Brother, Can You Invest a Dime?


I was working from home the other day.  It was mid afternoon and the doorbell rang.  It was too early for Daniel.  I thought it might be the mailman or a UPS delivery.  I went downstairs and looked through the peep hole in the front door, but the Indian corn from Halloween was blocking my view.  I opened the door and found myself face-to-face with a guy about my age in a business suit. 

He was pushing his own brand of belief, of course.  I accepted the tract he was offering with a polite smile, but didn’t let him in the door.  I was on company time, after all.  He seemed okay with that.  My feeling was he’d been knocking on a lot of doors that day and I didn’t get the impression too many people had been as receptive as I was.  Sure enough, I got a hand printed card in the mail a few days later, thanking me for my time.

Surprisingly, this gentleman was a financial advisor rather than a member of a church.  However, there were an awful lot of parallels.  Reading through the materials, I could tell he had a permanent and abiding belief in the strength of our national economy.  The tract is a checklist for economic survival in the dark days ahead.  It exhorts me to review my tolerance for risk.  I should be courageous, but smart as well.  I should not fear The Bear, but embrace him as my brother (okay, those are my words, not his, but you get the point).  Above all, I should be patient and have faith; good things happen for those who wait.  It’s literally the “golden rule” for the modern age.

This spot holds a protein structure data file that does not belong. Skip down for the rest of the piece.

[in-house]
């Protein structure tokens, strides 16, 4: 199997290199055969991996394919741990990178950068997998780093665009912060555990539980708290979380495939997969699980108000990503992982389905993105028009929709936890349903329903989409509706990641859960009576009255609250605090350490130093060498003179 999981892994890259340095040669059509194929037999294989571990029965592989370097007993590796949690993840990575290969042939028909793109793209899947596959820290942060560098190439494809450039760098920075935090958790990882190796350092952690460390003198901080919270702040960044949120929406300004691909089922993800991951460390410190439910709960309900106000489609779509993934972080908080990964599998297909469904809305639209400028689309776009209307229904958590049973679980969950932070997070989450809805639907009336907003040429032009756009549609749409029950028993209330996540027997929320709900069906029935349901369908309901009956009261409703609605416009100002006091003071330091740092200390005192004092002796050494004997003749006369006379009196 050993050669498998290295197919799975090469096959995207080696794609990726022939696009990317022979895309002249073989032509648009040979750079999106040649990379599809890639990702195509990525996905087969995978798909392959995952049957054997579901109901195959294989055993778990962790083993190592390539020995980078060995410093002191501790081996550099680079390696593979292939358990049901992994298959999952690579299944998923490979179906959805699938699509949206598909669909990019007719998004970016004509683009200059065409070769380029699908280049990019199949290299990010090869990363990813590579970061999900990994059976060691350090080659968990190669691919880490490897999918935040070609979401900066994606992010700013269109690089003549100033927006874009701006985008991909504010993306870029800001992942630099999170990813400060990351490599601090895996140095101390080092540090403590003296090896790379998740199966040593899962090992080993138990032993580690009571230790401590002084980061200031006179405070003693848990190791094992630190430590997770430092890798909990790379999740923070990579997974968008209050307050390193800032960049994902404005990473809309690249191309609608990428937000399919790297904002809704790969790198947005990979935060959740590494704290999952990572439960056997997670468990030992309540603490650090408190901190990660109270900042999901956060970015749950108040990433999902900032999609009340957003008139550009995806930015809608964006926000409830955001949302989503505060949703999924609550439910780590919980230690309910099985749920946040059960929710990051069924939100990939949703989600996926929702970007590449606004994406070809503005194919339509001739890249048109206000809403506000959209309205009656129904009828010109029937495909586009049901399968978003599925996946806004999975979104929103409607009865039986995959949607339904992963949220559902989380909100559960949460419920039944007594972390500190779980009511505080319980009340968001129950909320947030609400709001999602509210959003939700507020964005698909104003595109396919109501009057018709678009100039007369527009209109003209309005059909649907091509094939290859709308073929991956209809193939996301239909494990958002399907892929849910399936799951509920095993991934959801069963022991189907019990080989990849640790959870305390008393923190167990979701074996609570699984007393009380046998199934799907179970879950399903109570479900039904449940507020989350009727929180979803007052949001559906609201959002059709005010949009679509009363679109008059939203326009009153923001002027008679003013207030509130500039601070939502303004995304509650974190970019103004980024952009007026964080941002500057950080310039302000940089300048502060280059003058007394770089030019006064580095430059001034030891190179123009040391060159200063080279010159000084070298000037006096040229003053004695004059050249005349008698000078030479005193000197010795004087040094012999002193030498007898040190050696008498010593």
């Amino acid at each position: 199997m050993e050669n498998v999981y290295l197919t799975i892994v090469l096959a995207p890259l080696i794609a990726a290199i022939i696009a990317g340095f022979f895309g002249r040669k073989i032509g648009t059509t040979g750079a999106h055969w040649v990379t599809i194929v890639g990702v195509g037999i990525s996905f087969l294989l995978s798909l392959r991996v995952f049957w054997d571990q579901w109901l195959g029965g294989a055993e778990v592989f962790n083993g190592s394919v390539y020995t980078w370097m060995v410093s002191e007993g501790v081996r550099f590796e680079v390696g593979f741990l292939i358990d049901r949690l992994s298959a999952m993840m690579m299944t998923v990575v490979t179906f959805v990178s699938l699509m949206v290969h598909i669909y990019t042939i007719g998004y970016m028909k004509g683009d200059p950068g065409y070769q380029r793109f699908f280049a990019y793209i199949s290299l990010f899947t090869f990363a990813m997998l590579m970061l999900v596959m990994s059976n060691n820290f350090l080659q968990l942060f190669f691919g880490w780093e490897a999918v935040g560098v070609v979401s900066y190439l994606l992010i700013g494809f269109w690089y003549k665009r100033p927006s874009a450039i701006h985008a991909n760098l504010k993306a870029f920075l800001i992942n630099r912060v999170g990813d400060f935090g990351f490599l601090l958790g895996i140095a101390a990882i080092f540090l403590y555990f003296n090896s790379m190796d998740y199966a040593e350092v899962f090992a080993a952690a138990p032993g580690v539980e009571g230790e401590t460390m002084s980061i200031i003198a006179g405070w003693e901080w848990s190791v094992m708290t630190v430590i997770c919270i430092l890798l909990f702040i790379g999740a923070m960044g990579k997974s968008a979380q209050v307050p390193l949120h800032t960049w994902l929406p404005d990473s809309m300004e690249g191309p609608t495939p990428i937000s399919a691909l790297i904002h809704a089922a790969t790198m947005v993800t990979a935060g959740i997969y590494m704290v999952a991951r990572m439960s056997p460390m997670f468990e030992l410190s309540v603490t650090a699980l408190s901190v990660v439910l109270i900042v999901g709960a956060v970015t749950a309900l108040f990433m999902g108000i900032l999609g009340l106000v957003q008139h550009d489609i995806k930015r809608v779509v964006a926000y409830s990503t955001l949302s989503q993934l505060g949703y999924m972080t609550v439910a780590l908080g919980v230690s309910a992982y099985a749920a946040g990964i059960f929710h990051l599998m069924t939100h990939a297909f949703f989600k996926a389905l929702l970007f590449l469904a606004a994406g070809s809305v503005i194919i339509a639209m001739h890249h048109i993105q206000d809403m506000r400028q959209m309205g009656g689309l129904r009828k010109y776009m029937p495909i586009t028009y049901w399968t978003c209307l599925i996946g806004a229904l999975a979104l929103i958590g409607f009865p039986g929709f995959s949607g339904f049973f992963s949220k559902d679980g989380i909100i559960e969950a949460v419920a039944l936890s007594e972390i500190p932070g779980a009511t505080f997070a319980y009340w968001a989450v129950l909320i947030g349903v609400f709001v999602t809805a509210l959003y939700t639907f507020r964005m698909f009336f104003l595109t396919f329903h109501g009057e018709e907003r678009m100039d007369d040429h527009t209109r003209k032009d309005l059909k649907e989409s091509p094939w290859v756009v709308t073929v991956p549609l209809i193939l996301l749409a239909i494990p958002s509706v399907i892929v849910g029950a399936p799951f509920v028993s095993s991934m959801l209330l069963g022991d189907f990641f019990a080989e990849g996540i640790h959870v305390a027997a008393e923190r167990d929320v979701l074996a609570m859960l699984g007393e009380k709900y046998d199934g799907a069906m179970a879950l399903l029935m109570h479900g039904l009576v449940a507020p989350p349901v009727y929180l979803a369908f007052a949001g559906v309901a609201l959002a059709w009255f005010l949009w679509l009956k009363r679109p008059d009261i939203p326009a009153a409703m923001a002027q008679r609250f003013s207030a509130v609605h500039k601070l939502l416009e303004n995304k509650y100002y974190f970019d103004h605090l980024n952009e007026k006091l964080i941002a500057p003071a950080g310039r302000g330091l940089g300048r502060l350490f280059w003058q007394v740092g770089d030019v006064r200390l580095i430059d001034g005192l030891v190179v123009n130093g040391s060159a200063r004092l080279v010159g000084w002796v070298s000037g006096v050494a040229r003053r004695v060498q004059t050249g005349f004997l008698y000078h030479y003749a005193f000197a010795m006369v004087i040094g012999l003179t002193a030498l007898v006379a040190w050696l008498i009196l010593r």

Like his fellow travelers on the residential street circuit, I gave his ideas some thought and considered them with an open mind.  However, I have to say I’m going to pass on his offers of investment advice.  I find it difficult to trust someone with my life savings when they have to ask for it door to door.  He shouldn’t feel bad though; I’ve never trusted my immortal soul with people who peddle religion like Fuller Brushes either.  Call me a traditionalist, but to manage my money, I take it to a bank.  As for my faith, I keep the capital investment deep inside myself but go to church to reap the dividends.

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